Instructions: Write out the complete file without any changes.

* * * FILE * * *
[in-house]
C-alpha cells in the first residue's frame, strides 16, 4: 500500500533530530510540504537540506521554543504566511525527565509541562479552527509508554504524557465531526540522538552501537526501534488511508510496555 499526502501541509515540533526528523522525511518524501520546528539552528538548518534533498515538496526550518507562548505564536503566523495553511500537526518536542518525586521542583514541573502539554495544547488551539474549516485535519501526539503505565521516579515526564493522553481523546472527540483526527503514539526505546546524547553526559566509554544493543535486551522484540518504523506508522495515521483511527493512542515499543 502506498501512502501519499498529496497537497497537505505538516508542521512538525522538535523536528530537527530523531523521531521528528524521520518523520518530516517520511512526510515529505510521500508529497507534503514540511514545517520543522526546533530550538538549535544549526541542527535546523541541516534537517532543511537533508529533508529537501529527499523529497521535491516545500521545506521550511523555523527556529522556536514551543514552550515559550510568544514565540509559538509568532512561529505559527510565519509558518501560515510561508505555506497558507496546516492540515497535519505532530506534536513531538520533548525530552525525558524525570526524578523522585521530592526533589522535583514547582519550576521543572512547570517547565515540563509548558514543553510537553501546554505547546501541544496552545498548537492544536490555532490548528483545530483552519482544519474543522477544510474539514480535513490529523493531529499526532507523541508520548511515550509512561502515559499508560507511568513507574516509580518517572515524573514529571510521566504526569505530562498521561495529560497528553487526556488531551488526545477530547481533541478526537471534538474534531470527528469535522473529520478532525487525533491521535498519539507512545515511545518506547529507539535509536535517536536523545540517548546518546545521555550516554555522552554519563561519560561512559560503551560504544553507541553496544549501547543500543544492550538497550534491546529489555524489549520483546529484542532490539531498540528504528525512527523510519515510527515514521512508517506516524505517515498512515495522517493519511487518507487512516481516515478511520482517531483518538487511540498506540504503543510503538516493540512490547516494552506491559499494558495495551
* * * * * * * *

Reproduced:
[in-house]
C-alpha cells in the first residue's frame, strides 16, 4: 500500500533530530510540504537540506521554543504566511525527565509541562479552527509508554504524557465531526540522538552501537526501534488511508510496555 499526502501541509515540533526528523522525511518524501520546528539552528538548518534533498515538496526550518507562548505564536503566523495553511500537526518536542518525586521542583514541573502539554495544547488551539474549516485535519501526539503505565521516579515526564493522553481523546472527540483526527503514539526505546546524547553526559566509554544493543535486551522484540518504523506508522495515521483511527493512542515499543 502506498501512502501519499498529496497537497497537505505538516508542521512538525522538535523536528530537527530523531523521531521528528524521520518523520518530516517520511512526510515529505510521500508529497507534503514540511514545517520543522526546533530550538538549535544549526541542527535546523541541516534537517532543511537533508529533508529537501529527499523529497521535491516545500521545506521550511523555523527556529522556536514551543514552550515559550510568544514565540509559538509568532512561529505559527510565519509558518501560515510561508505555506497558507496546516492540515497535519505532530506534536513531538520533548525530552525525558524525570526524578523522585521530592526533589522535583514547582519550576521543572512547570517547565515540563509548558514543553510537553501546554505547546501541544496552545498548537492544536490555532490548528483545530483552519482544519474543522477544510474539514480535513490529523493531529499526532507523541508520548511515550509512561502515559499508560507511568513507574516509580518517572515524573514529571510521566504526569505530562498521561495529560497528553487526556488531551488526545477530547481533541478526537471534538474534531470527528469535522473529520478532525487525533491521535498519539507512545515511545518506547529507539535509536535517536536523545540517548546518546545521555550516554555522552554519563561519560561512559560503551560504544553507541553496544549501547543500543544492550538497550534491546529489555524489549520483546529484542532490539531498540528504528525512527523510519515510527515514521512508517506516524505517515498512515495522517493519511487518507487512516481516515478511520482517531483518538487511540498506540504503543510503538516493540512490547516494552506491559499494558495495551